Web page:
I’m using a pink fill color (C=20, M=100, Y=0, K=0) with the Blending Mode of Color Burn and Opacity of 40%. Some areas will be darker than others, so I’ve overlapped the spikes to reflect this.
Step 27: Adding creases to the lips.
To emphasis the creases further, I’m going to start adding highlights to the creases and the top of the lips.
Firstly, create a light pink transparent radial gradient (C=5, M=35, Y=0, K=0) and then use this to draw long shapes between the creases previously drawn. Then along the top of the top lip. Then set the Blending Mode for the shapes to Screen and Opacity 30%.
Step 28: Using gradients to highlight the lips and creases.
Now to add the teeth. Using the light pink transparent radial gradient, draw out the teeth individually and then a smaller shape within. This will give the impression of a slight shadow from all sides. Set the Blending Mode to Screen and the Opacity to 20%.
Then using a black transparent radial gradient with the centre at 0% opacity, draw a shape which covers the entire opening of the mouth. Set the Blending Mode to Multiply and the Opacity to 25%.
Using a solid black color, add further shadows in the corner of the mouth opening and in between the teeth on Mulitply and 25% as before.
Step 29: Adding the teeth and inner mouth shadow.
Finally, using the Ellipse Tool (L) with the light pink transparent radial gradient on the Blending Mode Color Dodge and Opacity 40%, add circles on the bottom lip and along the outside of the lips. This is to give the impression of shine and glitter.
Step 30: Creating a glitter effect with radial gradients.
Create New Layer above the Hair layer folder and rename it “Eye shadow”.
I’m going to create to transparent radial gradients. A green one for the eyelid (C=85, M=10, Y=100, K=0) and a yellow (C=0, M=0, Y=100, K=0) gradient for above the eyelid. Set the gradients to Blending Mode Color Burn. This will give me a good base for the eyeshadow.
Step 31: Using simple gradients for disco eyeshadow.
Create New Layer above the Eye shadow layer folder and rename it “Eyes”.
Using the Pen Tool (P) and a white fill color, draw around the whole eyeball including the corner. Then draw within the eye ball but excluding where there would be a slight shadow. Finally adding white shapes either side of the iris but within the other shapes.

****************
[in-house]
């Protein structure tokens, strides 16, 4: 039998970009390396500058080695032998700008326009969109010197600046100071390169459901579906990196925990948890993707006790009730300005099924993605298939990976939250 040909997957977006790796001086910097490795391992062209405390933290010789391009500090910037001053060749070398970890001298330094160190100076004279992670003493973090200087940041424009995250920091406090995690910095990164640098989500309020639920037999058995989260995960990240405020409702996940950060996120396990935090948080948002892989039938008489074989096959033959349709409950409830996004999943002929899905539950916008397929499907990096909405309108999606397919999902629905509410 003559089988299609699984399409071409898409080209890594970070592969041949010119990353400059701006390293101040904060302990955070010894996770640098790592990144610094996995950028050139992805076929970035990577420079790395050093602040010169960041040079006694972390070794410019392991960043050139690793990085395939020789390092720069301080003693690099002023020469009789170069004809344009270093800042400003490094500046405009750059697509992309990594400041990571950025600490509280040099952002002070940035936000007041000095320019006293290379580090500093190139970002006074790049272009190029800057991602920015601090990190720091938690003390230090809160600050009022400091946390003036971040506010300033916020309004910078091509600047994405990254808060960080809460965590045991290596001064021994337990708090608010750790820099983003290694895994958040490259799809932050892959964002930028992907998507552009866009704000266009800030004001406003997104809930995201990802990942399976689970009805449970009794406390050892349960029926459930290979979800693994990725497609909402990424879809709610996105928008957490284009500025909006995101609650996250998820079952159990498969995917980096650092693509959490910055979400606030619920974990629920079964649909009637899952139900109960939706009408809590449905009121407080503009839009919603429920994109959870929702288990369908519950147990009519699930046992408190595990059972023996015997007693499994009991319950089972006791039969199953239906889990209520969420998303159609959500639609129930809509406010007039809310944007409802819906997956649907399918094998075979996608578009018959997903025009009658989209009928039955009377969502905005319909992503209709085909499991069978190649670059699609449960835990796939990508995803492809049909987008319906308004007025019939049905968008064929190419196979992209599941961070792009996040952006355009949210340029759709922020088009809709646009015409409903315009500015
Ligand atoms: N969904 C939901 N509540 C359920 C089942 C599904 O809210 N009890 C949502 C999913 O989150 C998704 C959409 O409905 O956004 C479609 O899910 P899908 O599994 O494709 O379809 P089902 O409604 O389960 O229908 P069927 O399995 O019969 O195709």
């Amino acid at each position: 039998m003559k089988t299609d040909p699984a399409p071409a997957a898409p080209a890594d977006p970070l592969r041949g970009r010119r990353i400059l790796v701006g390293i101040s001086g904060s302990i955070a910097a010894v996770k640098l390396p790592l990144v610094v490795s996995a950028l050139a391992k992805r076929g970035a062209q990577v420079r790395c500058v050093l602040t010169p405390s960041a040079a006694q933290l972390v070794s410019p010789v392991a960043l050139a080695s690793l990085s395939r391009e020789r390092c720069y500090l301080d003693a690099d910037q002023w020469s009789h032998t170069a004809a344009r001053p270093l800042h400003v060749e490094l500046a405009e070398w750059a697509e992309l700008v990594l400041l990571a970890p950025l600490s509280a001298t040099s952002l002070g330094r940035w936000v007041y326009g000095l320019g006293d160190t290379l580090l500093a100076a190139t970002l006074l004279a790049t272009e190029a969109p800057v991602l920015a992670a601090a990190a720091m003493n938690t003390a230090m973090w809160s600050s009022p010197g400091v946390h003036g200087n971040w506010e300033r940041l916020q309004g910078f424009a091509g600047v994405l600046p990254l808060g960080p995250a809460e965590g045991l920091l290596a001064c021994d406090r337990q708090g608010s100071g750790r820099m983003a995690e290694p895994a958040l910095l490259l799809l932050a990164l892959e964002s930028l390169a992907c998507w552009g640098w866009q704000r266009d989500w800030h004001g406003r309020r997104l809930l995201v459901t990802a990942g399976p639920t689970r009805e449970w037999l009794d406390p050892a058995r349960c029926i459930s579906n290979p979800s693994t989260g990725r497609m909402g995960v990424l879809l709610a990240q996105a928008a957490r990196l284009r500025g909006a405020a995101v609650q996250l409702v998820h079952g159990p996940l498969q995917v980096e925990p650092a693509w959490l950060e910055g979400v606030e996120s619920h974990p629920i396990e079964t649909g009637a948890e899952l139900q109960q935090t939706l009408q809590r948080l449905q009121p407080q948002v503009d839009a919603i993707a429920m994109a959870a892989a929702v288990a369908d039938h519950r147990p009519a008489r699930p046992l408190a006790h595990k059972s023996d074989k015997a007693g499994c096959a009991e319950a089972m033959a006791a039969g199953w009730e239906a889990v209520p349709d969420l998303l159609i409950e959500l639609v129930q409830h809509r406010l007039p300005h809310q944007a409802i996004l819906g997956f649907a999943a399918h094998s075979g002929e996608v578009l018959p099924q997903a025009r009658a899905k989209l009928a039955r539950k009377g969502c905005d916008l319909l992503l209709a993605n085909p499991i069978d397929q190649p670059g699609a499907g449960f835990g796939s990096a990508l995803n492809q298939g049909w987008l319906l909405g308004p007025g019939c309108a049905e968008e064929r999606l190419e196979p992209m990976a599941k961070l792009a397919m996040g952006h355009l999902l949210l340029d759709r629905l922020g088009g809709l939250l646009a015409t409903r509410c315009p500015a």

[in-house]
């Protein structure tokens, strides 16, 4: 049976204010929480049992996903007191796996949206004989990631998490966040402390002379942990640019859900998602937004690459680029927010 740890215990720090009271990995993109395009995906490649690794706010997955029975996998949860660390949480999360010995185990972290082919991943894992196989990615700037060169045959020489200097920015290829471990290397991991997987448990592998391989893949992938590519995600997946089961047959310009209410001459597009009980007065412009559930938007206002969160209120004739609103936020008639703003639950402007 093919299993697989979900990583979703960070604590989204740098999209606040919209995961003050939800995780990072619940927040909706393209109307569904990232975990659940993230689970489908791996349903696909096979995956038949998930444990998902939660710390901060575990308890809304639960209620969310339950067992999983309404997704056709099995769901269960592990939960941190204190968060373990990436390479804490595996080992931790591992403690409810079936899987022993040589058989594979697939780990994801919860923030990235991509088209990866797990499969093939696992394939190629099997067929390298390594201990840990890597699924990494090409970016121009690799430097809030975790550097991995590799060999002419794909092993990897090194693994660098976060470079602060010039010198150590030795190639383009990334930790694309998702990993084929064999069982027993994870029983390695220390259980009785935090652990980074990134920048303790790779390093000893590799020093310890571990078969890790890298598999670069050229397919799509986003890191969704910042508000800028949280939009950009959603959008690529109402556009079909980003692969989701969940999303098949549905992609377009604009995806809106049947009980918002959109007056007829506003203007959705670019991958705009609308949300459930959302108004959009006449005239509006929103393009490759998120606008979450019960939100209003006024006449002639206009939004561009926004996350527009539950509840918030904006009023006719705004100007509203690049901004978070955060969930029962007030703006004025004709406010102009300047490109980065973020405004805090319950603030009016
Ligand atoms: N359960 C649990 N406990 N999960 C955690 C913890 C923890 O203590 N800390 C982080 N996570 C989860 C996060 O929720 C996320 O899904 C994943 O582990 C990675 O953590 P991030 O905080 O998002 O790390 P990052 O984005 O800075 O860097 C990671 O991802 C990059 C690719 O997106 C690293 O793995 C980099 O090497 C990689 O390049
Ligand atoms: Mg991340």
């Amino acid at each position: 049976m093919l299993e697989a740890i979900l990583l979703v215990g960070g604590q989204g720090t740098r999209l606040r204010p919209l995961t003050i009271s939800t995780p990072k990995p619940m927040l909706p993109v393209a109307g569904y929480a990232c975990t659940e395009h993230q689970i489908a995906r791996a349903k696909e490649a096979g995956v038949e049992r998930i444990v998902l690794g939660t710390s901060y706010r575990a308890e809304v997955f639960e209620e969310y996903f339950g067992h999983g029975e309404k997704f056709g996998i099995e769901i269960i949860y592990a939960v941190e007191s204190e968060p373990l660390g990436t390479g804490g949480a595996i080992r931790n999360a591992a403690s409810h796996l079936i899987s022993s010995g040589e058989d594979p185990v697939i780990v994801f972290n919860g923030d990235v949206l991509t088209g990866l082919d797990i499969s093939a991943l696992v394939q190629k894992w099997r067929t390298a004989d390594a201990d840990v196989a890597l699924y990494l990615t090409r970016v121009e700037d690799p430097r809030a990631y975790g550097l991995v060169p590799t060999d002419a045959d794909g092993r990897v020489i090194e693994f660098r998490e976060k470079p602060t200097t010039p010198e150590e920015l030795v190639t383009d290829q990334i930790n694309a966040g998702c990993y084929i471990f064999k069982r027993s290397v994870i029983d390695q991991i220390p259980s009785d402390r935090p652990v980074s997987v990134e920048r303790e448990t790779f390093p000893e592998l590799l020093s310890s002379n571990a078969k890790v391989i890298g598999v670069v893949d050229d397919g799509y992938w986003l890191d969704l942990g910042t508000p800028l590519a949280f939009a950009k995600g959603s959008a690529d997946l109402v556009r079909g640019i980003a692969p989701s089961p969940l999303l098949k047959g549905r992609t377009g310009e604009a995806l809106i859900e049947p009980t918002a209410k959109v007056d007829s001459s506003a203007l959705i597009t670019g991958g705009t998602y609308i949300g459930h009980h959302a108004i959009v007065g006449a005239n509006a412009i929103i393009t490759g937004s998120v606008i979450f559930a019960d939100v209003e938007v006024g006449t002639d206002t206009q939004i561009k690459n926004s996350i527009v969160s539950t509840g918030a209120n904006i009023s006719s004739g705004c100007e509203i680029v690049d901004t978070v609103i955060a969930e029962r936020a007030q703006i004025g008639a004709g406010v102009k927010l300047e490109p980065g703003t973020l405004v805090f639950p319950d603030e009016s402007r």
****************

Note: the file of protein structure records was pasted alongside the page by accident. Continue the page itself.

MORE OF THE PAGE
Then reduce the Opacity of the shapes to 40%. This is because I want to give the eyeball some impression of shadow and eyeballs aren’t white!
Step 32: Adding white shapes for the eyeballs.
I’m going to use the Ellipse Tool (L) to draw a circle for one the iris of one eye with a blue fill color (C=85, M=50, Y=0, K=0). Copy (Ctrl + C) and Paste (Ctrl + V) the circle and move it into place for the other eye.
Using the Pen Tool, add anchor points (+) where the circle meets the upper and lower eyelids. Then remove the anchor points (-) which are beyond the eye ball.
Copy (Ctrl + C) and Paste in Front (Ctrl + F) the shapes and using the Free Transform Tool (E) decrease the size of the shape slightly.
Then select all the blue shapes and reduce the Opacity to 75%. Due to duplicating and resizing the shape, it gives the iris a soft outline.
Step 33: Creating the shape for the iris.
Using the Ellipse Tool (L) and a similar technique, I’m going to create a circle for the pupil filled with black and with the Blending Mode Multiply and Opacity 70%.
Duplicate the circle and decrease it’s size to soften the edge. Then Copy (Ctrl + C) and Paste (Ctrl + V) the two circles and place for the other eye.
Step 34: Creating the pupil.
I’m going to begin adding further shading and detail to the eye. The pupil shapes can be used as a guide to where the detailing is surrounding so I would advise these elements to be below the pupil shapes so it doesn’t distort it. Also worth noting, that whatever I do to one eye, I repeat the process for the other.
I’m going to build up the shading and contrast within the iris. Throughout creating this, you need to consider the main color of the iris, which in this case I want to be blue and the shadow and highlight in the eye. The top eyelid and eyelashes will cast shadow over the eye and the iris, so shading will need to be taken into consideration.
My first step is to add shading around the sides of the eye and towards the top by layering a darker blue (C=100, M=100, Y=25, K=25) at Blending Mode Multiply and Opacity 30%.
Step 35: Adding shading towards the top and sides of the iris.
Create a new transparent radial gradient with a pink color (C=10, M=100, Y=50, K=0) on the outside set at 100% opacity and the centre with a blue (C=100, M=0, Y=0, K=0) at 0% opacity.
Using this gradient, Copy (Ctrl + C) and Paste in Front (Ctrl + F) the smaller shape for the base of the iris twice. With the first gradient, use it to give a soft outline to the whole iris.
Step 36a: The gradient adds a soft outline to the iris.
Then using the second gradient to give a highlighting area towards the bottom of the iris, but will also give shade towards the top of the iris. Set both of the gradient shapes at a Blending Mode of Color Burn.
Step 36b: The gradient adds contrast to the iris.
I’m going to add some detail into the iris. To do this draw a circle using the Ellipse Tool (L) with a yellow fill color (C=0, M=0, Y=100, K=0). Then apply a Zig Zag effect by going to Effects > Distort & Transform > Zig Zag and use the below settings.